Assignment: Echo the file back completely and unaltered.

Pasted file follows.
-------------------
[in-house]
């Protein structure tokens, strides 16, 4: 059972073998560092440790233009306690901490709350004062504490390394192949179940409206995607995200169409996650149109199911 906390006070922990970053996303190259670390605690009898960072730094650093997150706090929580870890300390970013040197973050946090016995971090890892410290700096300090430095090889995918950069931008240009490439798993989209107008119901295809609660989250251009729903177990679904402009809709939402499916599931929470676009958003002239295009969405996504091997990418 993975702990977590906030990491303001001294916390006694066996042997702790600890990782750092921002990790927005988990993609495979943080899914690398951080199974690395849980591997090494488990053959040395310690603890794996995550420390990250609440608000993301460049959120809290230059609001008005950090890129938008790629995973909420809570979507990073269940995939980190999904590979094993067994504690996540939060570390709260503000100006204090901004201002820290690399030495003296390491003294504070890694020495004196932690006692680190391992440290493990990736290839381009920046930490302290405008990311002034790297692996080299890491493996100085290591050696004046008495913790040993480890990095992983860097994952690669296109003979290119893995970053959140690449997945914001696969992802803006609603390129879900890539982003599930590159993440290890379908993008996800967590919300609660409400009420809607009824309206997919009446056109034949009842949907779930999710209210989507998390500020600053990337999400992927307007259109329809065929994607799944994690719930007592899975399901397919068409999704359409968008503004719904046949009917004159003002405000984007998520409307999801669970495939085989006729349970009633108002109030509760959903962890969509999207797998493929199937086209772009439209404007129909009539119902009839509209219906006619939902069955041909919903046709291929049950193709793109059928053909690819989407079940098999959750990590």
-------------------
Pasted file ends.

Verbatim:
[in-house]
């Protein structure tokens, strides 16, 4: 059972073998560092440790233009306690901490709350004062504490390394192949179940409206995607995200169409996650149109199911 906390006070922990970053996303190259670390605690009898960072730094650093997150706090929580870890300390970013040197973050946090016995971090890892410290700096300090430095090889995918950069931008240009490439798993989209107008119901295809609660989250251009729903177990679904402009809709939402499916599931929470676009958003002239295009969405996504091997990418 993975702990977590906030990491303001001294916390006694066996042997702790600890990782750092921002990790927005988990993609495979943080899914690398951080199974690395849980591997090494488990053959040395310690603890794996995550420390990250609440608000993301460049959120809290230059609001008005950090890129938008790629995973909420809570979507990073269940995939980190999904590979094993067994504690996540939060570390709260503000100006204090901004201002820290690399030495003296390491003294504070890694020495004196932690006692680190391992440290493990990736290839381009920046930490302290405008990311002034790297692996080299890491493996100085290591050696004046008495913790040993480890990095992983860097994952690669296109003979290119893995970053959140690449997945914001696969992802803006609603390129879900890539982003599930590159993440290890379908993008996800967590919300609660409400009420809607009824309206997919009446056109034949009842949907779930999710209210989507998390500020600053990337999400992927307007259109329809065929994607799944994690719930007592899975399901397919068409999704359409968008503004719904046949009917004159003002405000984007998520409307999801669970495939085989006729349970009633108002109030509760959903962890969509999207797998493929199937086209772009439209404007129909009539119902009839509209219906006619939902069955041909919903046709291929049950193709793109059928053909690819989407079940098999959750990590």